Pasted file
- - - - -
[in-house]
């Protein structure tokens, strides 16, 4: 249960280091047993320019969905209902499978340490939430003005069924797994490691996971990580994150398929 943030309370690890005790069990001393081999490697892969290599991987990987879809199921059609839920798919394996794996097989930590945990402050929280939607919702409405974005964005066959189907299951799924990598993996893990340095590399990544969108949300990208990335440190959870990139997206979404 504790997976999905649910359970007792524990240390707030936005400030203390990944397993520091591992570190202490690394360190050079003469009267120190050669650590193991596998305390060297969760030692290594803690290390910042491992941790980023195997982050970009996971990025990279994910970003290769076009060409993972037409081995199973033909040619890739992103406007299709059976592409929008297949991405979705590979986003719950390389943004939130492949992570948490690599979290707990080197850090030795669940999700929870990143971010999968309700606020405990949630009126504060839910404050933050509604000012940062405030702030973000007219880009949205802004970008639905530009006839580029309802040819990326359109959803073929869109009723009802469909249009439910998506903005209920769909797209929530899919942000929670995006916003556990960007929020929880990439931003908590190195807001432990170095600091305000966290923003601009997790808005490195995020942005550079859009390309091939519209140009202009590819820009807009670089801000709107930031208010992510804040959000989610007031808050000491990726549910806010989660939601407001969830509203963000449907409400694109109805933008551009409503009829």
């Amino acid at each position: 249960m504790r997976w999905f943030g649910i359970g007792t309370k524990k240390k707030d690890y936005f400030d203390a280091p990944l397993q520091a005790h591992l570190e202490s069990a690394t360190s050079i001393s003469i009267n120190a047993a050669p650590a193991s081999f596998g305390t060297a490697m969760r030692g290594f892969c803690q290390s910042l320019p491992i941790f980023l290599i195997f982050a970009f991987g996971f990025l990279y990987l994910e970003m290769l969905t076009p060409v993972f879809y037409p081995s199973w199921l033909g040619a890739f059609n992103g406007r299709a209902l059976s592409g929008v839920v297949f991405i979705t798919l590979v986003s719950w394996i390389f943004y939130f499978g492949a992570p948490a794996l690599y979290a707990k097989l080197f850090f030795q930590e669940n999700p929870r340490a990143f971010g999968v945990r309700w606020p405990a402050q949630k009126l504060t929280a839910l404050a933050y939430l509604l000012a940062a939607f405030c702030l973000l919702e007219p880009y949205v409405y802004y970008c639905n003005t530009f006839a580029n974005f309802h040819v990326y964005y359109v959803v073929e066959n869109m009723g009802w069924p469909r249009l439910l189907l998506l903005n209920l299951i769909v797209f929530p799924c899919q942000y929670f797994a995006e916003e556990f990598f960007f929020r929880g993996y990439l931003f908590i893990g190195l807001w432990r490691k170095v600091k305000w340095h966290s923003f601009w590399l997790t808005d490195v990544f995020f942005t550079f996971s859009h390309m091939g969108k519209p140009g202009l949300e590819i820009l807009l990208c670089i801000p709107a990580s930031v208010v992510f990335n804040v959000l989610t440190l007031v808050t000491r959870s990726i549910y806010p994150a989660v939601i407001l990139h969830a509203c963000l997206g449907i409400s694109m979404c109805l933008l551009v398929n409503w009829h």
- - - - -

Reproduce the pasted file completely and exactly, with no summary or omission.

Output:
[in-house]
């Protein structure tokens, strides 16, 4: 249960280091047993320019969905209902499978340490939430003005069924797994490691996971990580994150398929 943030309370690890005790069990001393081999490697892969290599991987990987879809199921059609839920798919394996794996097989930590945990402050929280939607919702409405974005964005066959189907299951799924990598993996893990340095590399990544969108949300990208990335440190959870990139997206979404 504790997976999905649910359970007792524990240390707030936005400030203390990944397993520091591992570190202490690394360190050079003469009267120190050669650590193991596998305390060297969760030692290594803690290390910042491992941790980023195997982050970009996971990025990279994910970003290769076009060409993972037409081995199973033909040619890739992103406007299709059976592409929008297949991405979705590979986003719950390389943004939130492949992570948490690599979290707990080197850090030795669940999700929870990143971010999968309700606020405990949630009126504060839910404050933050509604000012940062405030702030973000007219880009949205802004970008639905530009006839580029309802040819990326359109959803073929869109009723009802469909249009439910998506903005209920769909797209929530899919942000929670995006916003556990960007929020929880990439931003908590190195807001432990170095600091305000966290923003601009997790808005490195995020942005550079859009390309091939519209140009202009590819820009807009670089801000709107930031208010992510804040959000989610007031808050000491990726549910806010989660939601407001969830509203963000449907409400694109109805933008551009409503009829």
């Amino acid at each position: 249960m504790r997976w999905f943030g649910i359970g007792t309370k524990k240390k707030d690890y936005f400030d203390a280091p990944l397993q520091a005790h591992l570190e202490s069990a690394t360190s050079i001393s003469i009267n120190a047993a050669p650590a193991s081999f596998g305390t060297a490697m969760r030692g290594f892969c803690q290390s910042l320019p491992i941790f980023l290599i195997f982050a970009f991987g996971f990025l990279y990987l994910e970003m290769l969905t076009p060409v993972f879809y037409p081995s199973w199921l033909g040619a890739f059609n992103g406007r299709a209902l059976s592409g929008v839920v297949f991405i979705t798919l590979v986003s719950w394996i390389f943004y939130f499978g492949a992570p948490a794996l690599y979290a707990k097989l080197f850090f030795q930590e669940n999700p929870r340490a990143f971010g999968v945990r309700w606020p405990a402050q949630k009126l504060t929280a839910l404050a933050y939430l509604l000012a940062a939607f405030c702030l973000l919702e007219p880009y949205v409405y802004y970008c639905n003005t530009f006839a580029n974005f309802h040819v990326y964005y359109v959803v073929e066959n869109m009723g009802w069924p469909r249009l439910l189907l998506l903005n209920l299951i769909v797209f929530p799924c899919q942000y929670f797994a995006e916003e556990f990598f960007f929020r929880g993996y990439l931003f908590i893990g190195l807001w432990r490691k170095v600091k305000w340095h966290s923003f601009w590399l997790t808005d490195v990544f995020f942005t550079f996971s859009h390309m091939g969108k519209p140009g202009l949300e590819i820009l807009l990208c670089i801000p709107a990580s930031v208010v992510f990335n804040v959000l989610t440190l007031v808050t000491r959870s990726i549910y806010p994150a989660v939601i407001l990139h969830a509203c963000l997206g449907i409400s694109m979404c109805l933008l551009v398929n409503w009829h």